The best example I’ve seen recently (other than my own series, Emerge, did I mention that yet? You can get it here) is the Defiance trilogy by C.J. Redwine. Rachael has backbone and determination, and the men in her life (father, grandfather and love interest) haven’t coddled her. They teach her how to fight and survive using her own skills and wit. Logan has his moments when he’s completely exasperated with her, but he knows Rachel doesn’t need him to hold her hand. Defiance is a remarkable example of gender equality in YA. See my review of Defiance, and check out Redwine’s upcoming Fairytale retelling, The Shadow Queen due out early next year.

If you’re a reader who loves books with strong girls and the amazing guys who stand beside them, check out my wall of #strong girls on my website to discover new books by authors like Kayla Howarth and her series The Institute.

How to Write a Basic Outline

Written by
Shari Tapscott

Outlining—you either love it or hate it. I happen to love it, and I’m going to share my approach with you today.

When I was in school, outlining felt suffocating. It was like death to creativity. Nothing irked me more than a free writing assignment that required an outline—and I usually wrote one after the fact (not exactly what my teachers had in mind, I’m sure). Years later, when I was attempting my first NaNoWriMo, I decided I needed some sort of strategy to get my word count in. I wrote the major points of my book in three paragraphs and called it good. And it was pretty good. I knew the main events and the ending, and it helped a bunch. But at the end of November, my manuscript was still a mess. I knew I could do better.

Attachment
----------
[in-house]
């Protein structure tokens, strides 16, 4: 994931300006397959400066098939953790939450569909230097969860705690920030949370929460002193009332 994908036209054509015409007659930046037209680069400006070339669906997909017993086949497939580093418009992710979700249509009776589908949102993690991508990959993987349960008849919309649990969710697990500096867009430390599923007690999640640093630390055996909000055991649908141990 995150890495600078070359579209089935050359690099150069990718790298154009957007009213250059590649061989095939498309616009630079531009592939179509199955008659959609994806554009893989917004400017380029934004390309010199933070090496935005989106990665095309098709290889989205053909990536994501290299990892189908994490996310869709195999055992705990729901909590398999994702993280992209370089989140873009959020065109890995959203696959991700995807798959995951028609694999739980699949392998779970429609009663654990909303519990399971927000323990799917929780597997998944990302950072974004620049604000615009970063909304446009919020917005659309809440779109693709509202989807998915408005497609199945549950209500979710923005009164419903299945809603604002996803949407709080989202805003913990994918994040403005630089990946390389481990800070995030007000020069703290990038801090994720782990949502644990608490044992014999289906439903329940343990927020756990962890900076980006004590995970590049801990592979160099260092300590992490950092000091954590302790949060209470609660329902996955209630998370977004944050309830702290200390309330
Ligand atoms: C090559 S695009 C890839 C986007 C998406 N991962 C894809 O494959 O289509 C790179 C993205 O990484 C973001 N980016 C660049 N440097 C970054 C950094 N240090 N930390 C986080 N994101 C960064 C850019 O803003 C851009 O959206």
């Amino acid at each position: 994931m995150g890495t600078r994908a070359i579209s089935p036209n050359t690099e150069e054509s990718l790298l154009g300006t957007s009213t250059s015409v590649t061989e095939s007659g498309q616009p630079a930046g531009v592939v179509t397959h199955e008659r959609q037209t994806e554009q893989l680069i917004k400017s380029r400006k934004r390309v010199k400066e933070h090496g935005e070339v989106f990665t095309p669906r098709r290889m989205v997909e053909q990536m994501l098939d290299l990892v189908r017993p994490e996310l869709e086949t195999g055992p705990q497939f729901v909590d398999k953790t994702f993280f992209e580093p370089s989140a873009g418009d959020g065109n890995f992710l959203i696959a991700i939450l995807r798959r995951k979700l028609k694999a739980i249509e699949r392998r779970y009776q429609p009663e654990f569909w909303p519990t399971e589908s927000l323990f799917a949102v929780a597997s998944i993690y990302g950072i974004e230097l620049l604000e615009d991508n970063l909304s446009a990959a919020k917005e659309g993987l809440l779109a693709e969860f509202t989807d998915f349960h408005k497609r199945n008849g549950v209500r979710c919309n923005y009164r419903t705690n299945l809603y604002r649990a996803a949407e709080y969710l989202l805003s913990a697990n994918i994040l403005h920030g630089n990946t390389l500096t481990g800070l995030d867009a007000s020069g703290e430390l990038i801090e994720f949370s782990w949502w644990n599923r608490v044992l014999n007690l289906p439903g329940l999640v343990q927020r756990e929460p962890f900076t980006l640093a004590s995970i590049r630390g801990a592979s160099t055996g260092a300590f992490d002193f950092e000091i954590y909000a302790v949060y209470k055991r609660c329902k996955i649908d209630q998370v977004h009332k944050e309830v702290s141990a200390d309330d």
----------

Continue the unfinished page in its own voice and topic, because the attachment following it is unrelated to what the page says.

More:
Fast-forward a couple more years, and now I proudly call myself an obsessive outliner. I use a mishmash of techniques that I’ve tweaked to fit my style. Before I begin to explain how I do it, I want to say that I don’t think there’s a right or wrong way to outline—you need to do whatever feels good to you. And if that means pantsing it (writing by the seat of your pants), then do it! This is just what works for me. I hope it’ll help you as well.

Sum up your idea

First, I start by summing up my story into one paragraph. What’s it about? Who are the characters? How does it end?

Divide the idea into four parts

After that, I divide my idea into four parts and write a summary paragraph for each section, making sure to end the first three sections in conflict. I like to have something inconvenient happen to my character at the quarter mark and halfway through the book. The climax hits about three-quarters of the way through, and then the last quarter is for overcoming the problem and wrapping up the story.

Expand the sections into chapters

There are several ways you can go from this point. You have your story’s skeleton—you can start writing, if you want. Some writers will go on to expand these paragraphs into a page or two. Others may take it a step further and begin chapter outlines. That’s what I like to do.

I decide how many words is ideal for my novel. Then I decide how many chapters I want. For an 80,000 word novel, I’ll usually shoot for thirty. I like to write in short chapters, and that puts me at just under 2,700 words in each.  You can have shorter chapters; you can longer ones. It’s completely up to you, and they’re bound to change as you’re writing.

Since I know I need my conflict at 1/4, 1/2, and 3/4 of the way through the story, those are the first chapters I fill in. For example, for my 80,000 word novel, I will have the 1/4 conflict at 20,000 words, which will fall in Chapter 7.